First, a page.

"Before I agree to talk with your committee," he said, "I want Mr. Diotrephes (he named him, of course) to fly out here and ask me personally to become the pastor. If he doesn't, I'm not interested." When Diotrephes showed up at the pastor's office, hat in hand, asking him to return, the pastor let him know that if he came back to that church, things would be different. Otherwise, no soap. He returned and led that congregation through many years of ministry and growth. To my knowledge, his influence and leadership and authority as pastor were never seriously threatened thereafter.
I've never forgotten that lesson. Unfortunately, his was an unusual situation, not easily duplicated by other pastors.
Question: How would a pastor deal with the Sons of Diotrephes in the new church where he has gone to serve? Very carefully. Extremely prayerfully.
A wise pastor will find out before he goes to a church how decisions are made there and whether unelected, self-appointed laypeople call the shots. A little investigating (such as talking with the previous pastors or the local denominational leadership) will tell him whether he wants to proceed further with the pastor search committee.
The former pastor made no bones about it with me. "Joe," the older gentleman said, as he put his long arms around my shoulder, "twenty of the most miserable years of my life were spent in that church."
That is exactly what he said.
"A little group was organized against me. They fought me on every decision. Whenever they got word that we were going to be presenting anything for a church vote, they burned up the phone lines organizing their people to oppose it."
And yet, I still went to that church. I went in knowing that I could expect opposition from a small, powerful group of members. Sure enough, they were on the job. As we've written elsewhere, I found out later that some decided I was too conservative for their liking and decided before the moving van was unloaded that I would have to go. Instead of staying 20 years as I intended, I stayed three.
In our case, we called in a church consultant. He spent many weeks studying our situation and faulted the church for having no constitution and bylaws, which left a leadership vacuum to be filled by strong-willed laypeople. He found that while I was not responsible for the church's division, I had become its focus and recommended that I move to another church so the congregation could create a constitution and start fresh with a new pastor.
It hurt to walk away. But I realized later that doing so probably saved my life. The stress of that pastorate was slowly killing me.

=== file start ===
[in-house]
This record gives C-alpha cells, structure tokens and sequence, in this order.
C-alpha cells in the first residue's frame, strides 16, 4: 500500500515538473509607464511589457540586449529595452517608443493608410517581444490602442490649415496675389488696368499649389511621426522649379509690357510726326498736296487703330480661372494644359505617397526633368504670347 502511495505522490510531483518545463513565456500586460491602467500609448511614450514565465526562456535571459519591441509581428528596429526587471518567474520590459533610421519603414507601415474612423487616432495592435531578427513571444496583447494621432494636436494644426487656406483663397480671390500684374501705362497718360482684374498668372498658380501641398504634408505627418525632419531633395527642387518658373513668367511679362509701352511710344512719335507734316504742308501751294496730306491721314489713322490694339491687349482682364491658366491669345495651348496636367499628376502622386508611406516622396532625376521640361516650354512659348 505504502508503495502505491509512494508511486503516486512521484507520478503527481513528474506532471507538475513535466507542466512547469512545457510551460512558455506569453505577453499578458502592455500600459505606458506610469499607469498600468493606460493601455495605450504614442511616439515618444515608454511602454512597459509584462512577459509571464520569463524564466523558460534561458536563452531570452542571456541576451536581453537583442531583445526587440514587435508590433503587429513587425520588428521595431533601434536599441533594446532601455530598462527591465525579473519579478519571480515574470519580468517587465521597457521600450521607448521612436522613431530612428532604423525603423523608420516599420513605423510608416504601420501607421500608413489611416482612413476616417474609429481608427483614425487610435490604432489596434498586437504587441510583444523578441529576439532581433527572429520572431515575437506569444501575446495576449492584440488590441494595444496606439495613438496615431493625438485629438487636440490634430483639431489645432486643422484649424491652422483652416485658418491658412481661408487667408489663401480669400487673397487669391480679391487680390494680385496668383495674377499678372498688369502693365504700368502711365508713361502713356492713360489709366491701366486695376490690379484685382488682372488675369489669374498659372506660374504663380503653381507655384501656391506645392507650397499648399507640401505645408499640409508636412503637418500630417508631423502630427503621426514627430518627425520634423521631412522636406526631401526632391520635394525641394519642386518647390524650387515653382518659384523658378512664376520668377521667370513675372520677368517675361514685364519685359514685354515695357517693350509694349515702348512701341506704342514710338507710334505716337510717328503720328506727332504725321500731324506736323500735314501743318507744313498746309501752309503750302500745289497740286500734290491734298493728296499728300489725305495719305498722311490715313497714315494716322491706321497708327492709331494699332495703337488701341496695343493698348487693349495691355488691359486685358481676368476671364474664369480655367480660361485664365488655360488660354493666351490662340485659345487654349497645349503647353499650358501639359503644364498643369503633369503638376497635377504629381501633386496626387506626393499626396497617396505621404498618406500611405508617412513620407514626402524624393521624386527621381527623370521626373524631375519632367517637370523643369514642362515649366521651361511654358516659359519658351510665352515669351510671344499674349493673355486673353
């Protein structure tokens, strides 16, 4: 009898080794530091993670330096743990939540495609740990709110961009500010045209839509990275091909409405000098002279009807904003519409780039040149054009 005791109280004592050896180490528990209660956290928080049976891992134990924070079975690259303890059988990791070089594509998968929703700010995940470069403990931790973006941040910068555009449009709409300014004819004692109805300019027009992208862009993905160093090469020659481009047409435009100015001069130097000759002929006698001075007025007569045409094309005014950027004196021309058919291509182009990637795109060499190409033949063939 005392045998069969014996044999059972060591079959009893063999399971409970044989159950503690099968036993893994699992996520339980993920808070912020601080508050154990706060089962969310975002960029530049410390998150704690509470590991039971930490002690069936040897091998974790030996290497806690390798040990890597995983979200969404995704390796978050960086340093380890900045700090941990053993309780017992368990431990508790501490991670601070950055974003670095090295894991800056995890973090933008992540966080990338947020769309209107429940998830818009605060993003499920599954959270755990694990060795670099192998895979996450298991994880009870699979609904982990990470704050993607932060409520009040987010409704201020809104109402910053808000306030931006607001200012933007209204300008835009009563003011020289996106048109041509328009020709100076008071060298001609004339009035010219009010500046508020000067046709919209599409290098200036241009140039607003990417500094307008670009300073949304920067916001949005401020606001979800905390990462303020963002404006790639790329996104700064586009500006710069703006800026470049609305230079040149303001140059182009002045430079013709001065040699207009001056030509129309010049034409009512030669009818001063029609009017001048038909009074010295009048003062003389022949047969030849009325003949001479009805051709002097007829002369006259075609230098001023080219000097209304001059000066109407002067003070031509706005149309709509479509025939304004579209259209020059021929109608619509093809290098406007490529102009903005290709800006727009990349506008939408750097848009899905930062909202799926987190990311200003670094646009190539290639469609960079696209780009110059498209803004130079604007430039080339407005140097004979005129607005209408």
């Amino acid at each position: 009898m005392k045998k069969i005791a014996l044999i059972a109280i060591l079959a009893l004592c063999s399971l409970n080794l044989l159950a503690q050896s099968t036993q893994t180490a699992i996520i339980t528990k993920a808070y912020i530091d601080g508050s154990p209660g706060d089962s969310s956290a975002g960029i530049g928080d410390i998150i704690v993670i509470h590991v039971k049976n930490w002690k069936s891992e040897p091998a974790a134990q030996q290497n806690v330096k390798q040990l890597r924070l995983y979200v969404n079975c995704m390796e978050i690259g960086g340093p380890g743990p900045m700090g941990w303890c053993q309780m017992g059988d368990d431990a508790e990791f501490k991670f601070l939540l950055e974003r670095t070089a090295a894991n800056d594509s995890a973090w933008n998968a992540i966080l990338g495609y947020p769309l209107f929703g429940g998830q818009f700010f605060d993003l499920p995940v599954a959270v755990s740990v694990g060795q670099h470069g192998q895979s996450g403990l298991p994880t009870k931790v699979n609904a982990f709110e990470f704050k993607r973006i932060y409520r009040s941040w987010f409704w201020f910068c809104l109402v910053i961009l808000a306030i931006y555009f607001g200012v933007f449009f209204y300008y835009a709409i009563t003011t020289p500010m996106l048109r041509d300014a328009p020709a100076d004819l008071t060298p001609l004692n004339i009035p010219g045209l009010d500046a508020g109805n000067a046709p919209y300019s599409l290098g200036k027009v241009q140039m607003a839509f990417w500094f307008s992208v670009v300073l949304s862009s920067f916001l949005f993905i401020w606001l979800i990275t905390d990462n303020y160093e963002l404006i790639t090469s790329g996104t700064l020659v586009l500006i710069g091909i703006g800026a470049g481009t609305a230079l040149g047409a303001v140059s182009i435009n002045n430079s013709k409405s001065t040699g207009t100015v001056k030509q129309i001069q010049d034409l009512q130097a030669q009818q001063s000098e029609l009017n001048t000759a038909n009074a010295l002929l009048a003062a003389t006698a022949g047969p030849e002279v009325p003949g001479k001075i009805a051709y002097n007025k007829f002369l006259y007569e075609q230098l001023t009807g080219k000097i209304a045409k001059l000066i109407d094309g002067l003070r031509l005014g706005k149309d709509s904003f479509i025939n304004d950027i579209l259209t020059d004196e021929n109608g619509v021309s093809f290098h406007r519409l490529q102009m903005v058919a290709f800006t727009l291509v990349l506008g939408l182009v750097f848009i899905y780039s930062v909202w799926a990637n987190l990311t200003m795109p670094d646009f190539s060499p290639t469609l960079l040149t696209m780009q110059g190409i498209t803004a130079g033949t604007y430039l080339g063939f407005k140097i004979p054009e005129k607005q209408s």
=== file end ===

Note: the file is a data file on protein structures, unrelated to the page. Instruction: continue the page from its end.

Something inside us probably would like God to deal with the SODs the way he protected Moses against them. From Numbers 16 ...
Now, Korah the son of Izhar (and a number of his buddies) rose up before Moses with some of the children of Israel, two hundred and fifty leaders of the congregation, men of renown. They gathered together against Moses and Aaron, and said to them, "You take too much upon yourselves, for all the congregation is holy, every one of them, and the Lord is among them. Why then do you exalt yourselves above the assembly of the Lord?"
When Moses heard it, he fell on his face, and he spoke to Korah and all his company, saying, "Tomorrow morning, the Lord will show who is His and who is holy, and will cause him to come near to Him.... You take too much upon yourselves, you sons of Levi!"
Moses said to them, "You and all your company are gathered together against the Lord." (Numbers 16:11)
The next day, the ground split apart under (these men). The earth opened its mouth and swallowed them up, with their households and all the men with Korah, with all their goods.... The earth closed over them, and they perished from among the assembly.
Wasn't this a little harsh? Well, God did it, not Moses. And God being God, He can do as He pleases (Psalm 115:3).
By the way, one day one of the SODs came to me at church and said, "Joe, does it not matter to you the caliber of the people who are opposed to you?" At the time, all I muttered was, "It does." Only later did the Lord call Numbers 16 to my mind where the "men of renown" opposed Moses.
In Moses' case and in my case, God dealt with those men. Dramatically in Moses' case, not so much in mine. As far as I can tell. And that's an important point.
I stood in front of a church I had been serving for seven years and told the congregation how a small group of SODs were making life miserable for me. They did not represent the larger membership, I said and was glad to know, but they were a constant drag on my ministry and a thorn in my flesh. From the pulpit I addressed that group: I need you to know two important things: One, God is using your opposition to purify me and make me stronger. So I am grateful for you. Second, you will stand before the Lord one day and give account for what you are doing to His church and the man He has sent as your pastor. And friend, I wouldn't be in your shoes for anything in the world. I thought of the line, "It is a fearful thing to fall into the hands of the living God" (Hebrews 10:31).